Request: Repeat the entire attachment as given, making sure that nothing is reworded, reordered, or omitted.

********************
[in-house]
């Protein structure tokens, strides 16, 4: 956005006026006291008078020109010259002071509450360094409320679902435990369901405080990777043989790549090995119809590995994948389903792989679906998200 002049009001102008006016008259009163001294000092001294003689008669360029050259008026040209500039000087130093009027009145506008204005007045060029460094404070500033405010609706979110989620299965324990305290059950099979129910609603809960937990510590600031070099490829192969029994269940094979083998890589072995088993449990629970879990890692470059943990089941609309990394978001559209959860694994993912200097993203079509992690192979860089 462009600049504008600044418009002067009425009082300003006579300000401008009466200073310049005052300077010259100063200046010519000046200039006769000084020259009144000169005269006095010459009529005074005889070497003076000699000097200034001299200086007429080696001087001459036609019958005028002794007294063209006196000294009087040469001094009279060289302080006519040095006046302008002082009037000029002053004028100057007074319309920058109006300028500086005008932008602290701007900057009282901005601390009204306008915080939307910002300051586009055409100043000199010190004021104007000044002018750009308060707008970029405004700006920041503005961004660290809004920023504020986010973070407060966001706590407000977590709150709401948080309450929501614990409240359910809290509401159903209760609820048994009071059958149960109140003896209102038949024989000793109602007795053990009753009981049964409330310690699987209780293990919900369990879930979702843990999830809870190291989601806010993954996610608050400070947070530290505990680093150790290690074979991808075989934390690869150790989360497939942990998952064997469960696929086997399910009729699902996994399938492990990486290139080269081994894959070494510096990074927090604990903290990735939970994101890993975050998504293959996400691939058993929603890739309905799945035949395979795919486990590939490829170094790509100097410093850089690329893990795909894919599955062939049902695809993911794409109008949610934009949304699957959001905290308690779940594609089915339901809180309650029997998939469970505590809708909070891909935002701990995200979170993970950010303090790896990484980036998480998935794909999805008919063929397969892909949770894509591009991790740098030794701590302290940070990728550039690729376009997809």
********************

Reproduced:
[in-house]
């Protein structure tokens, strides 16, 4: 956005006026006291008078020109010259002071509450360094409320679902435990369901405080990777043989790549090995119809590995994948389903792989679906998200 002049009001102008006016008259009163001294000092001294003689008669360029050259008026040209500039000087130093009027009145506008204005007045060029460094404070500033405010609706979110989620299965324990305290059950099979129910609603809960937990510590600031070099490829192969029994269940094979083998890589072995088993449990629970879990890692470059943990089941609309990394978001559209959860694994993912200097993203079509992690192979860089 462009600049504008600044418009002067009425009082300003006579300000401008009466200073310049005052300077010259100063200046010519000046200039006769000084020259009144000169005269006095010459009529005074005889070497003076000699000097200034001299200086007429080696001087001459036609019958005028002794007294063209006196000294009087040469001094009279060289302080006519040095006046302008002082009037000029002053004028100057007074319309920058109006300028500086005008932008602290701007900057009282901005601390009204306008915080939307910002300051586009055409100043000199010190004021104007000044002018750009308060707008970029405004700006920041503005961004660290809004920023504020986010973070407060966001706590407000977590709150709401948080309450929501614990409240359910809290509401159903209760609820048994009071059958149960109140003896209102038949024989000793109602007795053990009753009981049964409330310690699987209780293990919900369990879930979702843990999830809870190291989601806010993954996610608050400070947070530290505990680093150790290690074979991808075989934390690869150790989360497939942990998952064997469960696929086997399910009729699902996994399938492990990486290139080269081994894959070494510096990074927090604990903290990735939970994101890993975050998504293959996400691939058993929603890739309905799945035949395979795919486990590939490829170094790509100097410093850089690329893990795909894919599955062939049902695809993911794409109008949610934009949304699957959001905290308690779940594609089915339901809180309650029997998939469970505590809708909070891909935002701990995200979170993970950010303090790896990484980036998480998935794909999805008919063929397969892909949770894509591009991790740098030794701590302290940070990728550039690729376009997809």